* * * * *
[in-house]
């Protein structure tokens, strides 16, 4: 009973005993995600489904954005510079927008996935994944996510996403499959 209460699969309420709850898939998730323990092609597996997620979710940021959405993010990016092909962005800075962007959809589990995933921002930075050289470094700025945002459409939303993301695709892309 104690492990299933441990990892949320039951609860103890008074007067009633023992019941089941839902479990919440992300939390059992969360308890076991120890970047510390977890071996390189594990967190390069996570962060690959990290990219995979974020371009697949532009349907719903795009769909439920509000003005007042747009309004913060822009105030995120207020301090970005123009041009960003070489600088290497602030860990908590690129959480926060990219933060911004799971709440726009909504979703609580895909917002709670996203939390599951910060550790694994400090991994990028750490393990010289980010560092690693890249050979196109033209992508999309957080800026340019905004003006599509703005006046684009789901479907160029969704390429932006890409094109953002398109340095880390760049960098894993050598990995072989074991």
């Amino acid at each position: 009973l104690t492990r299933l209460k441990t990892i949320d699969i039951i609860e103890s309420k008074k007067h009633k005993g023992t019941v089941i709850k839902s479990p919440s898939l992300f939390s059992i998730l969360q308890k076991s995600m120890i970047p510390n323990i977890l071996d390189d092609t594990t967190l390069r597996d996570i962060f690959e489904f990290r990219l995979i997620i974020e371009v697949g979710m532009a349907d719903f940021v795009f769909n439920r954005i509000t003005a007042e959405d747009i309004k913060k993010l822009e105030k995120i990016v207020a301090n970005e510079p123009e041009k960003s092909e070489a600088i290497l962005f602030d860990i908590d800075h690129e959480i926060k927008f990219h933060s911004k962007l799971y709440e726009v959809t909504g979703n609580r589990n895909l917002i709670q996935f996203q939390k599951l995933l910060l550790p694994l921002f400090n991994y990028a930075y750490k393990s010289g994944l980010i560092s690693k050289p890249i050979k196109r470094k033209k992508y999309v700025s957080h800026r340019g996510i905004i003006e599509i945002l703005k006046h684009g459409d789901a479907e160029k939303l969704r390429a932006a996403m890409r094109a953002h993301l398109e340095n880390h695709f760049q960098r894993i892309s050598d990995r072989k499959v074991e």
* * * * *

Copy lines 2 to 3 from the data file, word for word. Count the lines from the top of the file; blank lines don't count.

């Protein structure tokens, strides 16, 4: 009973005993995600489904954005510079927008996935994944996510996403499959 209460699969309420709850898939998730323990092609597996997620979710940021959405993010990016092909962005800075962007959809589990995933921002930075050289470094700025945002459409939303993301695709892309 104690492990299933441990990892949320039951609860103890008074007067009633023992019941089941839902479990919440992300939390059992969360308890076991120890970047510390977890071996390189594990967190390069996570962060690959990290990219995979974020371009697949532009349907719903795009769909439920509000003005007042747009309004913060822009105030995120207020301090970005123009041009960003070489600088290497602030860990908590690129959480926060990219933060911004799971709440726009909504979703609580895909917002709670996203939390599951910060550790694994400090991994990028750490393990010289980010560092690693890249050979196109033209992508999309957080800026340019905004003006599509703005006046684009789901479907160029969704390429932006890409094109953002398109340095880390760049960098894993050598990995072989074991």
């Amino acid at each position: 009973l104690t492990r299933l209460k441990t990892i949320d699969i039951i609860e103890s309420k008074k007067h009633k005993g023992t019941v089941i709850k839902s479990p919440s898939l992300f939390s059992i998730l969360q308890k076991s995600m120890i970047p510390n323990i977890l071996d390189d092609t594990t967190l390069r597996d996570i962060f690959e489904f990290r990219l995979i997620i974020e371009v697949g979710m532009a349907d719903f940021v795009f769909n439920r954005i509000t003005a007042e959405d747009i309004k913060k993010l822009e105030k995120i990016v207020a301090n970005e510079p123009e041009k960003s092909e070489a600088i290497l962005f602030d860990i908590d800075h690129e959480i926060k927008f990219h933060s911004k962007l799971y709440e726009v959809t909504g979703n609580r589990n895909l917002i709670q996935f996203q939390k599951l995933l910060l550790p694994l921002f400090n991994y990028a930075y750490k393990s010289g994944l980010i560092s690693k050289p890249i050979k196109r470094k033209k992508y999309v700025s957080h800026r340019g996510i905004i003006e599509i945002l703005k006046h684009g459409d789901a479907e160029k939303l969704r390429a932006a996403m890409r094109a953002h993301l398109e340095n880390h695709f760049q960098r894993i892309s050598d990995r072989k499959v074991e």